One point of evidence in support of dark matter is the way in which the speed of stars, gas and dust in a galaxy varies with their distance from the center of the galaxy, known as the galactic rotation curve. Most of the visible matter of a galaxy is concentrated near the center of a galaxy, so we would expect that more central stars should move much faster than stars on the outer rim. Thus the rotation curve should decrease with distance. However most galaxies have a fairly flat rotation curve, meaning outer stars move about as fast as inner stars. This and other evidence as led us to develop the theory of dark matter. But new research on galactic rotation curves has found an odd correlation, and it could mean that dark matter is wrong after all.
The orbital speed of stars in a galaxy depends upon the gravitational pull of a galaxies mass. The more strongly a star is pulled toward galactic center, the greater its radial acceleration, and the faster it needs to move to overcome that pull. This is similar to the planets in our solar system. Mercury is close to the Sun, and therefore has a large radial acceleration due to the Sun’s gravity. Distant Pluto has only a small radial acceleration. So Mercury zips around the Sun at 48 km/s, while Pluto chugs along at less than 5 km/s. According to the dark matter model, a galaxy’s mass isn’t concentrated in its center. Most of the visible matter is, but a galaxy is surrounded by a halo of dark matter. Most of a galaxy’s mass is dark matter, and most of it is in the halo.
There’s a lot of other evidence to support dark matter, but there have also been alternative models such as Modified Newtonian Dynamics (MoND). In this model, the radial acceleration of a star deviates very slightly from that predicted by Newtonian physics and general relativity. The difference is too small to notice on the scale of our solar system, but on a galactic scale that difference adds up, producing a galactic rotation curve just as we observe. MoND and related theories can accurately describe rotation curves, but they fail to describe other effects such as large scale galactic clustering and the mass distributions of colliding galaxies, so dark matter is the dominant model in astrophysics. But new research on the radial acceleration of stars could bring MoND back into favor.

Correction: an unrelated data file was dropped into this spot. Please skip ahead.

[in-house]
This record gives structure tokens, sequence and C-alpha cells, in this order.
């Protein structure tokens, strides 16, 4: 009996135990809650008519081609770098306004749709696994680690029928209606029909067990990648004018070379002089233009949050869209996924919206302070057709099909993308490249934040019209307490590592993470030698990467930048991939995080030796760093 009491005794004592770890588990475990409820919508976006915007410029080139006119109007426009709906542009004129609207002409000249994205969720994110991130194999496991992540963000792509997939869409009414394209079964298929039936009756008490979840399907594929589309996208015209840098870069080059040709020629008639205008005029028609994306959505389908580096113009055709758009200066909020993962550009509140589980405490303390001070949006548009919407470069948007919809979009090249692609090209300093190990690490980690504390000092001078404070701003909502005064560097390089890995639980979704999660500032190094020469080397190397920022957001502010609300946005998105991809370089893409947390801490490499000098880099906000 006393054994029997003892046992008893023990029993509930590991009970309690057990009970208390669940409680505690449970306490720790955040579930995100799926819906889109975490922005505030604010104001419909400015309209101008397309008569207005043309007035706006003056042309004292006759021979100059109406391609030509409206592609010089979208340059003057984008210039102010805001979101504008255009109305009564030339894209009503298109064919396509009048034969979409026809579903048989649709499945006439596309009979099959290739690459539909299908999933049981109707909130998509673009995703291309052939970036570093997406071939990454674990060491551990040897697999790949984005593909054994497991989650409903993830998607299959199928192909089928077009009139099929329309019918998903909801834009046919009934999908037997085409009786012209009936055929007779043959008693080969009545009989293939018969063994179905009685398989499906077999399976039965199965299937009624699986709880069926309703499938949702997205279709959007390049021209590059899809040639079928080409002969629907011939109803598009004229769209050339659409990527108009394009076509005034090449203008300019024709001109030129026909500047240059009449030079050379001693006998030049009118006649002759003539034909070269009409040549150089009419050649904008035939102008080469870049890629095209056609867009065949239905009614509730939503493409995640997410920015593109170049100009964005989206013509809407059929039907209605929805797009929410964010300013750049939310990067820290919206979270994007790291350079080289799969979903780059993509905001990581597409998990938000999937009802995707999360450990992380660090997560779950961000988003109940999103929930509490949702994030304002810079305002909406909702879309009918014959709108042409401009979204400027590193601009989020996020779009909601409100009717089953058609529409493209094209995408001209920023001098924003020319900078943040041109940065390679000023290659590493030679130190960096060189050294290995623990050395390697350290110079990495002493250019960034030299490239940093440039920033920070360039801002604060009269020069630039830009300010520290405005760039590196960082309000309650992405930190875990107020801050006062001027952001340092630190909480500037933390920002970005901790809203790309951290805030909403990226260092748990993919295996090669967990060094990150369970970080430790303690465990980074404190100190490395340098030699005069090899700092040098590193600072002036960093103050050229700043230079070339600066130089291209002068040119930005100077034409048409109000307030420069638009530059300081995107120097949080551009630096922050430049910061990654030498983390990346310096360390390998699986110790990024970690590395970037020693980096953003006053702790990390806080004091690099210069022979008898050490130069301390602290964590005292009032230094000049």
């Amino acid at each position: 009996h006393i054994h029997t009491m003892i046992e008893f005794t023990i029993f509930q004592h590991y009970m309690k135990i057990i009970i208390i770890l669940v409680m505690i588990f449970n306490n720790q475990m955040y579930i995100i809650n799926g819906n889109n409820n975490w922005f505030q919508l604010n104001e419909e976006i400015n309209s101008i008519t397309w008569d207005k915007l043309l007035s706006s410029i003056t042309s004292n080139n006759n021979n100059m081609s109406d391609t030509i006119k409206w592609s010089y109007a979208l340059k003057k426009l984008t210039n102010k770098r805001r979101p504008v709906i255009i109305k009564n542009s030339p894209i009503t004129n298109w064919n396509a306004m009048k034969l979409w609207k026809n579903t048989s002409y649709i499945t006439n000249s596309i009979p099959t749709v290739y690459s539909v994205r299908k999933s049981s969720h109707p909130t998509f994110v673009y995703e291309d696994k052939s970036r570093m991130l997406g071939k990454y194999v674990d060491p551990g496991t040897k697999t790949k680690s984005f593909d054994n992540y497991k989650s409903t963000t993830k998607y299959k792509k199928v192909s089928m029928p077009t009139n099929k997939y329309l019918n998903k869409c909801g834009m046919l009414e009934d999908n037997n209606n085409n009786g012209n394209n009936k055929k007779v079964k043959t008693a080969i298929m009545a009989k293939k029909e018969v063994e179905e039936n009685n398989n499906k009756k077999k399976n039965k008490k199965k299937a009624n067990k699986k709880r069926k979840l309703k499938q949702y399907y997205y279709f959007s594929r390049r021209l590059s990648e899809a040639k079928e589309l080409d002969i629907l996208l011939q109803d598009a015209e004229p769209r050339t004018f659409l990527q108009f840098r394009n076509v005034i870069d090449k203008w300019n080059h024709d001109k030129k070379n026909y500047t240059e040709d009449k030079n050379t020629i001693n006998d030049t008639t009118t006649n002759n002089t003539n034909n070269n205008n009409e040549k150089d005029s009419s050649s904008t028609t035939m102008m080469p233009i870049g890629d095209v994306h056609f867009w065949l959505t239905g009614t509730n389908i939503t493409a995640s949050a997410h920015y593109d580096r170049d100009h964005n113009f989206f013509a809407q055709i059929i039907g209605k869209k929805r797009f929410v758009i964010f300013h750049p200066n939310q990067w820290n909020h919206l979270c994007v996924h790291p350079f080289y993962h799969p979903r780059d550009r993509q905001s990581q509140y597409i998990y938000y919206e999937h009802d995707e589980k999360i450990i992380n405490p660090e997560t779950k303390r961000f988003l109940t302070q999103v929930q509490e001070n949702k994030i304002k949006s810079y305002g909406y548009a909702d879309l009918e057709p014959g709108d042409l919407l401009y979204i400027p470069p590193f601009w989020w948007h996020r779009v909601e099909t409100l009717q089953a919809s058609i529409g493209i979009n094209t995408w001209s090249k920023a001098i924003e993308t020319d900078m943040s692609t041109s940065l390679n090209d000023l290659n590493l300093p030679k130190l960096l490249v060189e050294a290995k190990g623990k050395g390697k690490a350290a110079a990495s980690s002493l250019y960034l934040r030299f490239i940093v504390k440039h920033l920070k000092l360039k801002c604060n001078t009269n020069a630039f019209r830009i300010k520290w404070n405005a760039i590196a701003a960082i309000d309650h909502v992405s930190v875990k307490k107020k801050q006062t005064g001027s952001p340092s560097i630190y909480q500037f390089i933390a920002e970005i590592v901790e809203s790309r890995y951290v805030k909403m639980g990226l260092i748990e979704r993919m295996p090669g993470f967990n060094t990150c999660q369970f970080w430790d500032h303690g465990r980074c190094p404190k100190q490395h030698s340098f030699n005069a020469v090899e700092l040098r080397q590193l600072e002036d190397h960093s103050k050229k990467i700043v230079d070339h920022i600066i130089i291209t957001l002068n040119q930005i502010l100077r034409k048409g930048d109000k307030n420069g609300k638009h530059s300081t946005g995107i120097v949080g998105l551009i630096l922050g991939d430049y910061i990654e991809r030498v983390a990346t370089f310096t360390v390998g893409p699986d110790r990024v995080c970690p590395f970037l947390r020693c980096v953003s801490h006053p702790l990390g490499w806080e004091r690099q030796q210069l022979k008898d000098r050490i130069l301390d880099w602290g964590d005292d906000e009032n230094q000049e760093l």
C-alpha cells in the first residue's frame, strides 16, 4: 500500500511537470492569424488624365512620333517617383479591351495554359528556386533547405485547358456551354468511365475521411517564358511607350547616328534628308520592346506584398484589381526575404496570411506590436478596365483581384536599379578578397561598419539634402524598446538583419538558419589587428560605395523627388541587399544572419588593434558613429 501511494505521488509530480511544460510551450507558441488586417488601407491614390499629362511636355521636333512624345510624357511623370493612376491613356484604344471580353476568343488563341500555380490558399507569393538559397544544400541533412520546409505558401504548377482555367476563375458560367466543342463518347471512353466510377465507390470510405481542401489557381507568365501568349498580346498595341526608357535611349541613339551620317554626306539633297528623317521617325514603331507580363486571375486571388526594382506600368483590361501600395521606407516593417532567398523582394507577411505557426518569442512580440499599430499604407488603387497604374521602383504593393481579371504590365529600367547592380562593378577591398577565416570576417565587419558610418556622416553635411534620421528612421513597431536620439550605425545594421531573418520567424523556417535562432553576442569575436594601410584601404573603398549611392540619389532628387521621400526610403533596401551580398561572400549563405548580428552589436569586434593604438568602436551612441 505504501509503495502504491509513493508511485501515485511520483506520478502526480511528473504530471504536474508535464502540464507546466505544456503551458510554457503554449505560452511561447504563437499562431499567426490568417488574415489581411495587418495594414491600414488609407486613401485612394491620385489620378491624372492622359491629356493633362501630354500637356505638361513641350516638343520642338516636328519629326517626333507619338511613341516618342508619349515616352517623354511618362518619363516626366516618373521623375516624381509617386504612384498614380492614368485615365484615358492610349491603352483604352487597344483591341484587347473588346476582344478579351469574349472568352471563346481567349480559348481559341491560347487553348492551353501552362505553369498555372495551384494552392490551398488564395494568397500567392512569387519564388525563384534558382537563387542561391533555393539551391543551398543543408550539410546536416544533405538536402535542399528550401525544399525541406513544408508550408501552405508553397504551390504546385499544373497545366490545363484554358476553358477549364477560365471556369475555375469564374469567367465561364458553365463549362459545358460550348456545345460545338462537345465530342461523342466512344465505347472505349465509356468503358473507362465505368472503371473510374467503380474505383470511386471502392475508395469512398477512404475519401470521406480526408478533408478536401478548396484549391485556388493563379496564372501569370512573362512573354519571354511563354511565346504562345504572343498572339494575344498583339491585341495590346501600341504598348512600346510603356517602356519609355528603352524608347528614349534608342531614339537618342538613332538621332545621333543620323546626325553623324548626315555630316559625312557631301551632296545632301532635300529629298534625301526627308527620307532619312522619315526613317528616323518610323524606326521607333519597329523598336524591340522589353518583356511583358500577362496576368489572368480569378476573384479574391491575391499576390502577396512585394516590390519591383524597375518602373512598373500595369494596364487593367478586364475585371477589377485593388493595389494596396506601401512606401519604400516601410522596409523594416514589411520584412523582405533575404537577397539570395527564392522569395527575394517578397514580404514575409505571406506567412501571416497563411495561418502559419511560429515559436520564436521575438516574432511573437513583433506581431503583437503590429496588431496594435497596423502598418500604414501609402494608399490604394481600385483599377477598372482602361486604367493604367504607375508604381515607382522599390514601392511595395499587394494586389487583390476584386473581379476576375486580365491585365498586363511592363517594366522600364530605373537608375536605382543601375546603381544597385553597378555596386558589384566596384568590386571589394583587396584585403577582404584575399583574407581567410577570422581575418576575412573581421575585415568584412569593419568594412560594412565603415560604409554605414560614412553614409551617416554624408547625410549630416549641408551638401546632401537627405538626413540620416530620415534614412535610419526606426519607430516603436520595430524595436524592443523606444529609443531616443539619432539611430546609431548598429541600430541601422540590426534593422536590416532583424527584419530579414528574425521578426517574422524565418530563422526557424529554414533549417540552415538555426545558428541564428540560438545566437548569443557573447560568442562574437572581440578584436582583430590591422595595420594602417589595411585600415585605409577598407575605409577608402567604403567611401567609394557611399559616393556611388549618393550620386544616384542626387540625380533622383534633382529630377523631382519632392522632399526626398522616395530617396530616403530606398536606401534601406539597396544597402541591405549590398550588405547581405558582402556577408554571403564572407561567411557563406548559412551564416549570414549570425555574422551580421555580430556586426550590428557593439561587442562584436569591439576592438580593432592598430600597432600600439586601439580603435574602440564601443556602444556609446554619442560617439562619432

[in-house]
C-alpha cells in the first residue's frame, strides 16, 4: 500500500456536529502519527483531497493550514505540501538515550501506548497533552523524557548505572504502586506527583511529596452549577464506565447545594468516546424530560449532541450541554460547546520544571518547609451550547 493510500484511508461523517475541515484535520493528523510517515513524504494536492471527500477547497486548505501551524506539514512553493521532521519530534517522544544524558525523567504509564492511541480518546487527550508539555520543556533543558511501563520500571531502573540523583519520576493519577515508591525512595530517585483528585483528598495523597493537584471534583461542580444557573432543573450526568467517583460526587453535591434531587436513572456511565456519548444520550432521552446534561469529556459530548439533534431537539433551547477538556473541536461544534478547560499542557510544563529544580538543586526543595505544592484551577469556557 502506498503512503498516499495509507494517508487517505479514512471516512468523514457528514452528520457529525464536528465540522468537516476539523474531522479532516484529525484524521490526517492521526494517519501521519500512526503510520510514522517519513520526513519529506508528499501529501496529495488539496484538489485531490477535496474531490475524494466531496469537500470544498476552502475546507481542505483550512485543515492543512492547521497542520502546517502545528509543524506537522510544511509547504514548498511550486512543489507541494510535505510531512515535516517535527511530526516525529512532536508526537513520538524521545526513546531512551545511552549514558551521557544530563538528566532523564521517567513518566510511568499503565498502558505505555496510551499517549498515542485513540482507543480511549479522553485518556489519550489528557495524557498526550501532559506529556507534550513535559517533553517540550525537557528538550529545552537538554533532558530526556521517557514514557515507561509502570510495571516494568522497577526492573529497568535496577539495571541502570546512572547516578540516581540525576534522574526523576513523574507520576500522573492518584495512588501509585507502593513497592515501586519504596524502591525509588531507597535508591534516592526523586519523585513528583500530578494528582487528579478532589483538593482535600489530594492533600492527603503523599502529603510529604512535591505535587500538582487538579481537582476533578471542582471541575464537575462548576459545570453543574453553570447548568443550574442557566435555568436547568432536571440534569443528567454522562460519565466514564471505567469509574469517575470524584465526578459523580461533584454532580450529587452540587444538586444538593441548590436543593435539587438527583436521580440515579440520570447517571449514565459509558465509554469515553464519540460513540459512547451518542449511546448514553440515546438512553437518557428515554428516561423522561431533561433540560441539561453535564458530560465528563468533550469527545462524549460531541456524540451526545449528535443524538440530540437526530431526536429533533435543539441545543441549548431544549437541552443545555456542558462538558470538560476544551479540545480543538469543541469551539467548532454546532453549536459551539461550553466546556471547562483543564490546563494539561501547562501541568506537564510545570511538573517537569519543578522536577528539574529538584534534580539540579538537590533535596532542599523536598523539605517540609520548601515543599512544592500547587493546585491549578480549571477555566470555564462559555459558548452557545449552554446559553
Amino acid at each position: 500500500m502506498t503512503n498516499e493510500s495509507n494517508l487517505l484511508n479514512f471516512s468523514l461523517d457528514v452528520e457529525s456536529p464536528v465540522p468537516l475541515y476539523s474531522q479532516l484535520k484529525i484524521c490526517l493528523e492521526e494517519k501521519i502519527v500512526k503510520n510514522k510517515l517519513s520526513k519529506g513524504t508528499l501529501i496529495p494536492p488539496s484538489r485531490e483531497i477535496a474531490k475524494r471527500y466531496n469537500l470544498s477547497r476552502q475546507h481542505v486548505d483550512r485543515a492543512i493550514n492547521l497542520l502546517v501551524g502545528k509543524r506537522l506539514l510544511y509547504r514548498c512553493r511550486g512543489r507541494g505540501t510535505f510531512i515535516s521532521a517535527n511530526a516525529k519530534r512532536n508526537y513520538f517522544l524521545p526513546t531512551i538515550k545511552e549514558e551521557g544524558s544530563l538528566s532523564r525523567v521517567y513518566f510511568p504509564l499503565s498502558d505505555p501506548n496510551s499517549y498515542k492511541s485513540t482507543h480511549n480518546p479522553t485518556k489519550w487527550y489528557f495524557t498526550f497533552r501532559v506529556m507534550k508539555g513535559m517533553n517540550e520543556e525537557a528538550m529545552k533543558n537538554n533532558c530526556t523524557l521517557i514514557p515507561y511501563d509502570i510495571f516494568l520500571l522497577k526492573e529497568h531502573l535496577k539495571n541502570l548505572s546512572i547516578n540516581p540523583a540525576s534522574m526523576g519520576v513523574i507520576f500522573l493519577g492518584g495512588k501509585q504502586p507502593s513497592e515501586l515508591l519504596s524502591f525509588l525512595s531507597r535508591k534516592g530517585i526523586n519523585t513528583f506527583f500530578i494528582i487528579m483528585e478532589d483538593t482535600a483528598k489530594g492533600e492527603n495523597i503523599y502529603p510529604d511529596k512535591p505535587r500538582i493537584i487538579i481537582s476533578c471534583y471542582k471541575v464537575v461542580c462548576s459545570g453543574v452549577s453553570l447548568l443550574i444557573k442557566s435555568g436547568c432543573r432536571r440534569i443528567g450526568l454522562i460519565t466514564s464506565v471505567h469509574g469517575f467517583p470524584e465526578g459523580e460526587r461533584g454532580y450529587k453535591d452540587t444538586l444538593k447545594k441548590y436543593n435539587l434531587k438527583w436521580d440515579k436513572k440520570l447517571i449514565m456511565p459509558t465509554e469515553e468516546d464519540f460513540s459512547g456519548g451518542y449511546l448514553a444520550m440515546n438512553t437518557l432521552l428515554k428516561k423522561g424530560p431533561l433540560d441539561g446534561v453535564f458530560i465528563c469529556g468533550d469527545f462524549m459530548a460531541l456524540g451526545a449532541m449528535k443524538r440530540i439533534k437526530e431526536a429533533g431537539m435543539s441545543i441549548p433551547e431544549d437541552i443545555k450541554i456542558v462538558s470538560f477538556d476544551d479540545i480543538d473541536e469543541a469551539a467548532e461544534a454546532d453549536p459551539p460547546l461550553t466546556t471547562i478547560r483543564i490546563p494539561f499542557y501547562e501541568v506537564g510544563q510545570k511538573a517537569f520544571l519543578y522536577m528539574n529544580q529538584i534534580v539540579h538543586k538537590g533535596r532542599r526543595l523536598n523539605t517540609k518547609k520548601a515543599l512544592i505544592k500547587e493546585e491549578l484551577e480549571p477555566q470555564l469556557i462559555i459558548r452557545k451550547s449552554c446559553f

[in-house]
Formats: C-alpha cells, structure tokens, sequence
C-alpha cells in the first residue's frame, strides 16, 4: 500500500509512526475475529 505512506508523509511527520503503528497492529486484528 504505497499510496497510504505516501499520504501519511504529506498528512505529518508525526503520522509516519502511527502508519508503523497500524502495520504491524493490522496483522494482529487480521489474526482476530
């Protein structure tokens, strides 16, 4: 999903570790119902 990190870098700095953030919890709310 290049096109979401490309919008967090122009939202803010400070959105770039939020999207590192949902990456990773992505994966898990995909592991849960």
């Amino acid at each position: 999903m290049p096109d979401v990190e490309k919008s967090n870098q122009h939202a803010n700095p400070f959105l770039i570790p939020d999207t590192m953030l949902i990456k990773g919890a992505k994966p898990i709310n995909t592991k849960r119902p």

The researchers looked at the observed rotation curves for 153 galaxies, and calculated the radial acceleration at various distances in each galaxy. They then compared these results to the gravitational acceleration as predicted by the distribution of visible matter within a galaxy (technically the distribution of baryonic mass). They found a strong correlation between the two. When the gravitational acceleration was stronger, so was the radial acceleration, and when one was weaker, so was the other. What’s interesting is that this relation holds up in a range of galaxies. It didn’t matter whether most of the visible matter was clustered in the center or not, the relation still held. It’s also a purely empirical correlation, so there is no strong theoretical component to make it work.
So what gives? The researchers propose three possibilities. The first is that the correlation could be due to the dynamics of galaxy formation. It’s not clear how this would occur, but there are aspects of galactic evolution we don’t fully understand. The second is that the distribution of dark matter and baryonic matter within a galaxy are correlated. This would require some new kind of dark matter physics that makes dark matter clump in the same way that regular matter does. The third and perhaps most intriguing idea is that it really is due to some kind of modified dynamics.
The correlation between radial acceleration and mass distribution is strong enough that it points to baryonic matter being the source of the acceleration. A relation such as this is exactly the kind of thing MoND models would predict, and it contradicts current dark matter models. If this result is replicated, dark matter will have some explaining to do if it wants to remain the dominant theory. But the challenge for MoND is also just beginning. To succeed in the end it will have to account for things like large scale clustering, where it currently fails miserably.
The game between dark matter and MoND just got a bit more interesting.
Paper: Stacy McGaugh, et al. The Radial Acceleration Relation in Rotationally Supported Galaxies. arXiv:1609.05917 [astro-ph.GA] (2016)